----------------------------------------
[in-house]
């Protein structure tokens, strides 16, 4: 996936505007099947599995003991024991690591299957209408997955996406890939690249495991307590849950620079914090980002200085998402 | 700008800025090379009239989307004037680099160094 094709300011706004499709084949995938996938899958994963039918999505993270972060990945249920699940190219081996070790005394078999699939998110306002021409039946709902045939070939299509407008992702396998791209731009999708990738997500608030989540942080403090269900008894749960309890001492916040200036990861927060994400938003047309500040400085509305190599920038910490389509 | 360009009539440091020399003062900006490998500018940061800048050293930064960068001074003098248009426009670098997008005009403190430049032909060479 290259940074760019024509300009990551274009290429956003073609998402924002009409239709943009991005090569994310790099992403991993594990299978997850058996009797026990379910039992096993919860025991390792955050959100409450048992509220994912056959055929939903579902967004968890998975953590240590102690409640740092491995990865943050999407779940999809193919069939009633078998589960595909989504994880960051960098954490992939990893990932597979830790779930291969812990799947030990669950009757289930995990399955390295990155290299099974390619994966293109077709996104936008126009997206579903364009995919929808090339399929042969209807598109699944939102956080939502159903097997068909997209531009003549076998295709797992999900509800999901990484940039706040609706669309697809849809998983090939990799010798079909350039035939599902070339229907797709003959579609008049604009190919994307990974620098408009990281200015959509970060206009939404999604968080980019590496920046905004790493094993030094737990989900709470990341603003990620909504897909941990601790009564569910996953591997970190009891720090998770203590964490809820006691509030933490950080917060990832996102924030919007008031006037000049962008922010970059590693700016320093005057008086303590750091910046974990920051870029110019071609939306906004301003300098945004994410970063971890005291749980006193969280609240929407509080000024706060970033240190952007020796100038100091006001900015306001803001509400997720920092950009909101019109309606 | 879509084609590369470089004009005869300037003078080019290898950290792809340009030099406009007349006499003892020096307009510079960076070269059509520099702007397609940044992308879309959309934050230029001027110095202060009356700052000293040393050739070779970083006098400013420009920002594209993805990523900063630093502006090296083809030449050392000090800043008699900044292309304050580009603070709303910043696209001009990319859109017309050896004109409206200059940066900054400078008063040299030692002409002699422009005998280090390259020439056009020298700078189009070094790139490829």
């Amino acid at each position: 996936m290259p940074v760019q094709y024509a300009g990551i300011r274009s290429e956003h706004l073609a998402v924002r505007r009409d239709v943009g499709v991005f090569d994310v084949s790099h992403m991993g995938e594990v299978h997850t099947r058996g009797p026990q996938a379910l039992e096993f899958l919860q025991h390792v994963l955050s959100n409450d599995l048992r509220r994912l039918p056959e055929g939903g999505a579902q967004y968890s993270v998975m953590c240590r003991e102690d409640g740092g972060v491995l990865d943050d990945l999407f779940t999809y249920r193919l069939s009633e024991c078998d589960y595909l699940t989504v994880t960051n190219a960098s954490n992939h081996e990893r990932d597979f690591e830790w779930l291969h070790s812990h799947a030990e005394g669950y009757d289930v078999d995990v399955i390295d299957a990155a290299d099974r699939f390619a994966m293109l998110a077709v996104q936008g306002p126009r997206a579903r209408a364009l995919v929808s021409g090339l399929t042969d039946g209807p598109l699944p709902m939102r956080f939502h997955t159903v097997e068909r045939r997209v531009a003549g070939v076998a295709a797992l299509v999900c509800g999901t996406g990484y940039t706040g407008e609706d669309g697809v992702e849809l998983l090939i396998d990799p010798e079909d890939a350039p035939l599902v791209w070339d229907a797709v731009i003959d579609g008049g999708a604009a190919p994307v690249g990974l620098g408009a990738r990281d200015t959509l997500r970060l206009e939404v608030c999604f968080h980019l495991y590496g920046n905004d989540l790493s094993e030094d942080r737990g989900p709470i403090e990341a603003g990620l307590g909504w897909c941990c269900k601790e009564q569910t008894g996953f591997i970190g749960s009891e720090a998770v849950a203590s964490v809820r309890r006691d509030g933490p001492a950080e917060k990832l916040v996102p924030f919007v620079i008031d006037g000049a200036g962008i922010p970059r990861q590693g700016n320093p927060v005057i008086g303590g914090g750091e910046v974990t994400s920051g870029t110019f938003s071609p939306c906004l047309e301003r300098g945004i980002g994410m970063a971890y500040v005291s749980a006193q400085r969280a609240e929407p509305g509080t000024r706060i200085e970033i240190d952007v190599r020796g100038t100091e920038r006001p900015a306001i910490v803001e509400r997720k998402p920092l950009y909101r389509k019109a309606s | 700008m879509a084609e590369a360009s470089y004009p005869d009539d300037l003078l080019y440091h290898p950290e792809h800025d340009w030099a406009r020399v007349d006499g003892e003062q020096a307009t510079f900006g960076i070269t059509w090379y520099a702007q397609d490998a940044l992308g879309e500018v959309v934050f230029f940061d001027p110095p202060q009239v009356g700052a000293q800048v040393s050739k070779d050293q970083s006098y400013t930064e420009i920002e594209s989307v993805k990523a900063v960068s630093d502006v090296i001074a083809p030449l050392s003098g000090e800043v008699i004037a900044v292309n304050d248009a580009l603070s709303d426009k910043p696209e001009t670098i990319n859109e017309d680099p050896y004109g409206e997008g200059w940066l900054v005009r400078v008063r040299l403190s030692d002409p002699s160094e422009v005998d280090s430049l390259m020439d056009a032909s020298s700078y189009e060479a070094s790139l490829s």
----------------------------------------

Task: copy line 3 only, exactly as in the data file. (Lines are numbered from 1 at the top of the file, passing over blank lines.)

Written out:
């Amino acid at each position: 996936m290259p940074v760019q094709y024509a300009g990551i300011r274009s290429e956003h706004l073609a998402v924002r505007r009409d239709v943009g499709v991005f090569d994310v084949s790099h992403m991993g995938e594990v299978h997850t099947r058996g009797p026990q996938a379910l039992e096993f899958l919860q025991h390792v994963l955050s959100n409450d599995l048992r509220r994912l039918p056959e055929g939903g999505a579902q967004y968890s993270v998975m953590c240590r003991e102690d409640g740092g972060v491995l990865d943050d990945l999407f779940t999809y249920r193919l069939s009633e024991c078998d589960y595909l699940t989504v994880t960051n190219a960098s954490n992939h081996e990893r990932d597979f690591e830790w779930l291969h070790s812990h799947a030990e005394g669950y009757d289930v078999d995990v399955i390295d299957a990155a290299d099974r699939f390619a994966m293109l998110a077709v996104q936008g306002p126009r997206a579903r209408a364009l995919v929808s021409g090339l399929t042969d039946g209807p598109l699944p709902m939102r956080f939502h997955t159903v097997e068909r045939r997209v531009a003549g070939v076998a295709a797992l299509v999900c509800g999901t996406g990484y940039t706040g407008e609706d669309g697809v992702e849809l998983l090939i396998d990799p010798e079909d890939a350039p035939l599902v791209w070339d229907a797709v731009i003959d579609g008049g999708a604009a190919p994307v690249g990974l620098g408009a990738r990281d200015t959509l997500r970060l206009e939404v608030c999604f968080h980019l495991y590496g920046n905004d989540l790493s094993e030094d942080r737990g989900p709470i403090e990341a603003g990620l307590g909504w897909c941990c269900k601790e009564q569910t008894g996953f591997i970190g749960s009891e720090a998770v849950a203590s964490v809820r309890r006691d509030g933490p001492a950080e917060k990832l916040v996102p924030f919007v620079i008031d006037g000049a200036g962008i922010p970059r990861q590693g700016n320093p927060v005057i008086g303590g914090g750091e910046v974990t994400s920051g870029t110019f938003s071609p939306c906004l047309e301003r300098g945004i980002g994410m970063a971890y500040v005291s749980a006193q400085r969280a609240e929407p509305g509080t000024r706060i200085e970033i240190d952007v190599r020796g100038t100091e920038r006001p900015a306001i910490v803001e509400r997720k998402p920092l950009y909101r389509k019109a309606s | 700008m879509a084609e590369a360009s470089y004009p005869d009539d300037l003078l080019y440091h290898p950290e792809h800025d340009w030099a406009r020399v007349d006499g003892e003062q020096a307009t510079f900006g960076i070269t059509w090379y520099a702007q397609d490998a940044l992308g879309e500018v959309v934050f230029f940061d001027p110095p202060q009239v009356g700052a000293q800048v040393s050739k070779d050293q970083s006098y400013t930064e420009i920002e594209s989307v993805k990523a900063v960068s630093d502006v090296i001074a083809p030449l050392s003098g000090e800043v008699i004037a900044v292309n304050d248009a580009l603070s709303d426009k910043p696209e001009t670098i990319n859109e017309d680099p050896y004109g409206e997008g200059w940066l900054v005009r400078v008063r040299l403190s030692d002409p002699s160094e422009v005998d280090s430049l390259m020439d056009a032909s020298s700078y189009e060479a070094s790139l490829s």